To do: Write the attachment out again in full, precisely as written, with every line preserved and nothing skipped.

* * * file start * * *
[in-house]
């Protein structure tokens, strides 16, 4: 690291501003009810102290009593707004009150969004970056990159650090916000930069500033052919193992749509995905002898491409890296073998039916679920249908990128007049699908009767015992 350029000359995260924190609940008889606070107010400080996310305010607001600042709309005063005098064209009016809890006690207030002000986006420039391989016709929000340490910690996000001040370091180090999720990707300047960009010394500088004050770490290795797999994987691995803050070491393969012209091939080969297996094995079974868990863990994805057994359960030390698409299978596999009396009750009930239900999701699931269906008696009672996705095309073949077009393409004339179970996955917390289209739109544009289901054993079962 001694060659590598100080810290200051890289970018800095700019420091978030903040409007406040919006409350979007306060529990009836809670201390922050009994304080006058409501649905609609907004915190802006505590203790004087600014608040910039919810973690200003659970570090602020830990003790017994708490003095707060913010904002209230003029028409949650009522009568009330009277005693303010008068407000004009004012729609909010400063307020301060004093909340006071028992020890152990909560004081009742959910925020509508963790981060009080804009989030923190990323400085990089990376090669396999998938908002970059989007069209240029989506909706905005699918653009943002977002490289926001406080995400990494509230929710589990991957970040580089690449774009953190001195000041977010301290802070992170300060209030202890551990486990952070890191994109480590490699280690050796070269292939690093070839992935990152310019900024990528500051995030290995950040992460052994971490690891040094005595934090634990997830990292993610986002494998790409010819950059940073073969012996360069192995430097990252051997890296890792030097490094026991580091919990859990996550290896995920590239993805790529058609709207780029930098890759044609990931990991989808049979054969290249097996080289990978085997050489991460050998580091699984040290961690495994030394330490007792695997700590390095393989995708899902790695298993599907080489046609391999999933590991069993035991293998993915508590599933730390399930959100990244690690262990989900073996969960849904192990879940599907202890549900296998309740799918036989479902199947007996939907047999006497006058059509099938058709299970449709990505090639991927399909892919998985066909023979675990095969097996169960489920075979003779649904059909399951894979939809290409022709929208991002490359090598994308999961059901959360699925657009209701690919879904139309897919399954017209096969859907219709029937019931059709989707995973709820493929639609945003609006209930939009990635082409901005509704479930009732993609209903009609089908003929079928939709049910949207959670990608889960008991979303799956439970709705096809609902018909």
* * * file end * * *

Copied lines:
[in-house]
């Protein structure tokens, strides 16, 4: 690291501003009810102290009593707004009150969004970056990159650090916000930069500033052919193992749509995905002898491409890296073998039916679920249908990128007049699908009767015992 350029000359995260924190609940008889606070107010400080996310305010607001600042709309005063005098064209009016809890006690207030002000986006420039391989016709929000340490910690996000001040370091180090999720990707300047960009010394500088004050770490290795797999994987691995803050070491393969012209091939080969297996094995079974868990863990994805057994359960030390698409299978596999009396009750009930239900999701699931269906008696009672996705095309073949077009393409004339179970996955917390289209739109544009289901054993079962 001694060659590598100080810290200051890289970018800095700019420091978030903040409007406040919006409350979007306060529990009836809670201390922050009994304080006058409501649905609609907004915190802006505590203790004087600014608040910039919810973690200003659970570090602020830990003790017994708490003095707060913010904002209230003029028409949650009522009568009330009277005693303010008068407000004009004012729609909010400063307020301060004093909340006071028992020890152990909560004081009742959910925020509508963790981060009080804009989030923190990323400085990089990376090669396999998938908002970059989007069209240029989506909706905005699918653009943002977002490289926001406080995400990494509230929710589990991957970040580089690449774009953190001195000041977010301290802070992170300060209030202890551990486990952070890191994109480590490699280690050796070269292939690093070839992935990152310019900024990528500051995030290995950040992460052994971490690891040094005595934090634990997830990292993610986002494998790409010819950059940073073969012996360069192995430097990252051997890296890792030097490094026991580091919990859990996550290896995920590239993805790529058609709207780029930098890759044609990931990991989808049979054969290249097996080289990978085997050489991460050998580091699984040290961690495994030394330490007792695997700590390095393989995708899902790695298993599907080489046609391999999933590991069993035991293998993915508590599933730390399930959100990244690690262990989900073996969960849904192990879940599907202890549900296998309740799918036989479902199947007996939907047999006497006058059509099938058709299970449709990505090639991927399909892919998985066909023979675990095969097996169960489920075979003779649904059909399951894979939809290409022709929208991002490359090598994308999961059901959360699925657009209701690919879904139309897919399954017209096969859907219709029937019931059709989707995973709820493929639609945003609006209930939009990635082409901005509704479930009732993609209903009609089908003929079928939709049910949207959670990608889960008991979303799956439970709705096809609902018909």